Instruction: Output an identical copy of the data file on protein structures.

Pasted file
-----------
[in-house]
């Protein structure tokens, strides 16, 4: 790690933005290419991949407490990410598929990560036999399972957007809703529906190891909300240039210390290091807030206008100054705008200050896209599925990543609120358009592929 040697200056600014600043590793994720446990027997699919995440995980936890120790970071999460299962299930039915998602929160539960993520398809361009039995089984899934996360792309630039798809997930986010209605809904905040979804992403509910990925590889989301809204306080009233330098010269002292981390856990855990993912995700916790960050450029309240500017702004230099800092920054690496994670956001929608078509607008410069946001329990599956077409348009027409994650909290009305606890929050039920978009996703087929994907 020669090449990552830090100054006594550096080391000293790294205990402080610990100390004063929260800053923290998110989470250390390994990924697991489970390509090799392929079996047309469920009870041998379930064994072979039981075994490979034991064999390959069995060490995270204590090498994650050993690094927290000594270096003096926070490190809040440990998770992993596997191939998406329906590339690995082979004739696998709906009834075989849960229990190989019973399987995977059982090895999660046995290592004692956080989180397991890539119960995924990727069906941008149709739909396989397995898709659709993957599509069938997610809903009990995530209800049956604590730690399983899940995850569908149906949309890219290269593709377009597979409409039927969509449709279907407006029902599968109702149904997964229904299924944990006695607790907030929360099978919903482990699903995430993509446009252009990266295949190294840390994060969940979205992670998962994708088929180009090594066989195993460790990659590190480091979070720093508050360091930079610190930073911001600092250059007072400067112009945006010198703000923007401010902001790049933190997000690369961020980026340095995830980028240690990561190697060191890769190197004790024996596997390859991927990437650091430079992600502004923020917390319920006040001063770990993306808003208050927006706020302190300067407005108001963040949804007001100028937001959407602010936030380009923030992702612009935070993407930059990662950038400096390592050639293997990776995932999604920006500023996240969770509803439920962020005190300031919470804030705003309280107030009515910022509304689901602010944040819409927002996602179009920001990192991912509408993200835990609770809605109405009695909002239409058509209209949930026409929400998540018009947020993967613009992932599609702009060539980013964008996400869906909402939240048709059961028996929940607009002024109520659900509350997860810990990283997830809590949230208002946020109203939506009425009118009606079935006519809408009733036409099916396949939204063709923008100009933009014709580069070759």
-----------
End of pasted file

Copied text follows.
[in-house]
């Protein structure tokens, strides 16, 4: 790690933005290419991949407490990410598929990560036999399972957007809703529906190891909300240039210390290091807030206008100054705008200050896209599925990543609120358009592929 040697200056600014600043590793994720446990027997699919995440995980936890120790970071999460299962299930039915998602929160539960993520398809361009039995089984899934996360792309630039798809997930986010209605809904905040979804992403509910990925590889989301809204306080009233330098010269002292981390856990855990993912995700916790960050450029309240500017702004230099800092920054690496994670956001929608078509607008410069946001329990599956077409348009027409994650909290009305606890929050039920978009996703087929994907 020669090449990552830090100054006594550096080391000293790294205990402080610990100390004063929260800053923290998110989470250390390994990924697991489970390509090799392929079996047309469920009870041998379930064994072979039981075994490979034991064999390959069995060490995270204590090498994650050993690094927290000594270096003096926070490190809040440990998770992993596997191939998406329906590339690995082979004739696998709906009834075989849960229990190989019973399987995977059982090895999660046995290592004692956080989180397991890539119960995924990727069906941008149709739909396989397995898709659709993957599509069938997610809903009990995530209800049956604590730690399983899940995850569908149906949309890219290269593709377009597979409409039927969509449709279907407006029902599968109702149904997964229904299924944990006695607790907030929360099978919903482990699903995430993509446009252009990266295949190294840390994060969940979205992670998962994708088929180009090594066989195993460790990659590190480091979070720093508050360091930079610190930073911001600092250059007072400067112009945006010198703000923007401010902001790049933190997000690369961020980026340095995830980028240690990561190697060191890769190197004790024996596997390859991927990437650091430079992600502004923020917390319920006040001063770990993306808003208050927006706020302190300067407005108001963040949804007001100028937001959407602010936030380009923030992702612009935070993407930059990662950038400096390592050639293997990776995932999604920006500023996240969770509803439920962020005190300031919470804030705003309280107030009515910022509304689901602010944040819409927002996602179009920001990192991912509408993200835990609770809605109405009695909002239409058509209209949930026409929400998540018009947020993967613009992932599609702009060539980013964008996400869906909402939240048709059961028996929940607009002024109520659900509350997860810990990283997830809590949230208002946020109203939506009425009118009606079935006519809408009733036409099916396949939204063709923008100009933009014709580069070759």